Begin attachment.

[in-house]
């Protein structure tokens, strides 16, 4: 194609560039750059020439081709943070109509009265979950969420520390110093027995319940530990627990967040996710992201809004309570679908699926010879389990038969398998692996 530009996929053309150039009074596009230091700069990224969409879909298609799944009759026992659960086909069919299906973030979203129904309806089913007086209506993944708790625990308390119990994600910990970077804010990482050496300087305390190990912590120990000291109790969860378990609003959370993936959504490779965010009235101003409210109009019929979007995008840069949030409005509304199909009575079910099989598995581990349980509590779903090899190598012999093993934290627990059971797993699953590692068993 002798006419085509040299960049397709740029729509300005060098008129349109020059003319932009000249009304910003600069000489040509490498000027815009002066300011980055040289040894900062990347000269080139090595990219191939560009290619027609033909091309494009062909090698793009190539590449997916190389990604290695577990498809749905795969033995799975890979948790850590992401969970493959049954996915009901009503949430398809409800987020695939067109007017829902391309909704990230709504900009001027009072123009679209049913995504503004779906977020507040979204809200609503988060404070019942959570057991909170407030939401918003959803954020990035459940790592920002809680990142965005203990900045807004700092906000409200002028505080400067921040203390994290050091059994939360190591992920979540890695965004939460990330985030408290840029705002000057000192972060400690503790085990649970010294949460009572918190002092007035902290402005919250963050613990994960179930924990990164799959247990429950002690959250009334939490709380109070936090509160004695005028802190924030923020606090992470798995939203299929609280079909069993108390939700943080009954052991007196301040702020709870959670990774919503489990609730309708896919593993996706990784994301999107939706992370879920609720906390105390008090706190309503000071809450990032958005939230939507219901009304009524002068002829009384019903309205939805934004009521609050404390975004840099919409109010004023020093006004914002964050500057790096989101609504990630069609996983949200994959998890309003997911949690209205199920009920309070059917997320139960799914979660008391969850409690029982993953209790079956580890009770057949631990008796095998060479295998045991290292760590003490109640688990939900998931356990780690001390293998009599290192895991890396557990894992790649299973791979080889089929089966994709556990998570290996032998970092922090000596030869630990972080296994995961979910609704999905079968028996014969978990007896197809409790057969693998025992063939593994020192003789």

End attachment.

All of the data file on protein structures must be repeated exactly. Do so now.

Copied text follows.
[in-house]
């Protein structure tokens, strides 16, 4: 194609560039750059020439081709943070109509009265979950969420520390110093027995319940530990627990967040996710992201809004309570679908699926010879389990038969398998692996 530009996929053309150039009074596009230091700069990224969409879909298609799944009759026992659960086909069919299906973030979203129904309806089913007086209506993944708790625990308390119990994600910990970077804010990482050496300087305390190990912590120990000291109790969860378990609003959370993936959504490779965010009235101003409210109009019929979007995008840069949030409005509304199909009575079910099989598995581990349980509590779903090899190598012999093993934290627990059971797993699953590692068993 002798006419085509040299960049397709740029729509300005060098008129349109020059003319932009000249009304910003600069000489040509490498000027815009002066300011980055040289040894900062990347000269080139090595990219191939560009290619027609033909091309494009062909090698793009190539590449997916190389990604290695577990498809749905795969033995799975890979948790850590992401969970493959049954996915009901009503949430398809409800987020695939067109007017829902391309909704990230709504900009001027009072123009679209049913995504503004779906977020507040979204809200609503988060404070019942959570057991909170407030939401918003959803954020990035459940790592920002809680990142965005203990900045807004700092906000409200002028505080400067921040203390994290050091059994939360190591992920979540890695965004939460990330985030408290840029705002000057000192972060400690503790085990649970010294949460009572918190002092007035902290402005919250963050613990994960179930924990990164799959247990429950002690959250009334939490709380109070936090509160004695005028802190924030923020606090992470798995939203299929609280079909069993108390939700943080009954052991007196301040702020709870959670990774919503489990609730309708896919593993996706990784994301999107939706992370879920609720906390105390008090706190309503000071809450990032958005939230939507219901009304009524002068002829009384019903309205939805934004009521609050404390975004840099919409109010004023020093006004914002964050500057790096989101609504990630069609996983949200994959998890309003997911949690209205199920009920309070059917997320139960799914979660008391969850409690029982993953209790079956580890009770057949631990008796095998060479295998045991290292760590003490109640688990939900998931356990780690001390293998009599290192895991890396557990894992790649299973791979080889089929089966994709556990998570290996032998970092922090000596030869630990972080296994995961979910609704999905079968028996014969978990007896197809409790057969693998025992063939593994020192003789």